As more and more businesses require customers to submit sensitive personally identifiable information (PII) to provide goods or services - such as Social Security numbers, and birth dates - people are forced to trust that these companies will safely store their data. Unfortunately, that is not always the case.
There were 2,216 confirmed data breaches worldwide in 2017 alone. Data breaches affect companies of all sizes, with 58 percent of targets categorized as small businesses across a range of industries, including health care, education, and financial services.
While data breaches that dominate the news tend to involve the massive corporations and tens of millions of victims, a smaller data breach of a local business that affects people in a limited geographic area is more likely to come across the desk of most attorneys. Three types of data breaches frequently occur in local communities: phishing emails to office staff, employees improperly accessing medical records, or hackers deploying ransomware. Although these data breaches may be "small" in scale, the impact on victims and local communities can be devastating.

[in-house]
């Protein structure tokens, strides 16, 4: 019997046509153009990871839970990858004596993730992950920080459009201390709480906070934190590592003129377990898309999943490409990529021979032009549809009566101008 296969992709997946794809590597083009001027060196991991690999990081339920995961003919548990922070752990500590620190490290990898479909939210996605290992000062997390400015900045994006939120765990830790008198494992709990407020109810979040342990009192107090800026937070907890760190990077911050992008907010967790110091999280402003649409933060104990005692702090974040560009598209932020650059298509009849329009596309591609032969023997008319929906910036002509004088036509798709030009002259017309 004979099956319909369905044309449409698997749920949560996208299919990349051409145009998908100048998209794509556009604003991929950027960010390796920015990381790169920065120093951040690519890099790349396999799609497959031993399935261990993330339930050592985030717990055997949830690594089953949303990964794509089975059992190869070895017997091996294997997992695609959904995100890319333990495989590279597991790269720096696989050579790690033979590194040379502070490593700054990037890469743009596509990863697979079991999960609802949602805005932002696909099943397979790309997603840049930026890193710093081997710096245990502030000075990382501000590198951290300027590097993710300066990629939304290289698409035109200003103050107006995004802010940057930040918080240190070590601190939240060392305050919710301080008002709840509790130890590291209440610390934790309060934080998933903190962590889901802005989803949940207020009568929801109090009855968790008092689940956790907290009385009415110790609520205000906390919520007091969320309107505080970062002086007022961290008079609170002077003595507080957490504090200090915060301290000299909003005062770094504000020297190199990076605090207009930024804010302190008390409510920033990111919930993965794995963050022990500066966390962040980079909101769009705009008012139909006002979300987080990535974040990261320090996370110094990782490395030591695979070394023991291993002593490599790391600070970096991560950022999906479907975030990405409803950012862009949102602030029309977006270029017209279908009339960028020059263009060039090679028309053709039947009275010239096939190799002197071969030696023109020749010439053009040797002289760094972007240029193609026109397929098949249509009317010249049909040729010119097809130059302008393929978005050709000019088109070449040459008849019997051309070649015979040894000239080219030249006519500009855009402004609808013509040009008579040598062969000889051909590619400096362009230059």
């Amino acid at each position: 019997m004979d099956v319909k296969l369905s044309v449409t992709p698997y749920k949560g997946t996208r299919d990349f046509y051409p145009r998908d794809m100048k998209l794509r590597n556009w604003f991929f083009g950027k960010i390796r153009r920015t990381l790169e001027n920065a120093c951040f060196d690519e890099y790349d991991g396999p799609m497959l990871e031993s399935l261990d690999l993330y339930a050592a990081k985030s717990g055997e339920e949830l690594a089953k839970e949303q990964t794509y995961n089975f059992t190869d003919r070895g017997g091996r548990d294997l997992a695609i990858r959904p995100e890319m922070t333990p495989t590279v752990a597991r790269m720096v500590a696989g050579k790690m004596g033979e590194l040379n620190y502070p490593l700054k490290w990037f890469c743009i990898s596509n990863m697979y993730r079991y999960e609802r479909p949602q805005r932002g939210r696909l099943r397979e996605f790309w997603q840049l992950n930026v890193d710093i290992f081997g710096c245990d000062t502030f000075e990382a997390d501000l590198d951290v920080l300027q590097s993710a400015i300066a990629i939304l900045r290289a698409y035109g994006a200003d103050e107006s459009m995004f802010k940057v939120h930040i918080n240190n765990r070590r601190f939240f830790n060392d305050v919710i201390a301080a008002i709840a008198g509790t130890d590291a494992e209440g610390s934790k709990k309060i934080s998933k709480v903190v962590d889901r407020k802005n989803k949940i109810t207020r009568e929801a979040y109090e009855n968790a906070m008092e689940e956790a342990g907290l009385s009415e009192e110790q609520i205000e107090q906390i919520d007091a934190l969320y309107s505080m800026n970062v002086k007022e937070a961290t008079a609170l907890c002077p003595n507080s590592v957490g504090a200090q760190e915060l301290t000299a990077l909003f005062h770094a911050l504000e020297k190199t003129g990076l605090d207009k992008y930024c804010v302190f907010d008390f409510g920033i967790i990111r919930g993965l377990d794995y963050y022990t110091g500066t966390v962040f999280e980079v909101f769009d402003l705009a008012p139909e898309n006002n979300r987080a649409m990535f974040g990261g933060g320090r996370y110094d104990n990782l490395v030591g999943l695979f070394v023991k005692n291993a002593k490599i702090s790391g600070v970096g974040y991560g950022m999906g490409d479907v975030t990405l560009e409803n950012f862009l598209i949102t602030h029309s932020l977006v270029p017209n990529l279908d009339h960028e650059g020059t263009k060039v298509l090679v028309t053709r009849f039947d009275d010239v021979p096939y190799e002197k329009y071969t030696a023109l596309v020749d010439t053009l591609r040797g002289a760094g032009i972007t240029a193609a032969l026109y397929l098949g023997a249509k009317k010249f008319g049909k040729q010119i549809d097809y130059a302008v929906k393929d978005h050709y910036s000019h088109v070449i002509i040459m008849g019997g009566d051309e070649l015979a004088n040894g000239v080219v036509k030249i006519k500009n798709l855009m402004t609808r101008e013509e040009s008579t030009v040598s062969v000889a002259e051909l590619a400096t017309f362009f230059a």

Big data breaches grab headlines, but smaller-scale, localized ones occur frequently and have the same impact on consumers. Learn about the features of these breaches and how to handle them in the below article published by the American Association for Justice and written by Faraci Lange partner Hadley Matarazzo and Cohen & Malad attorney Lynn A. Toops.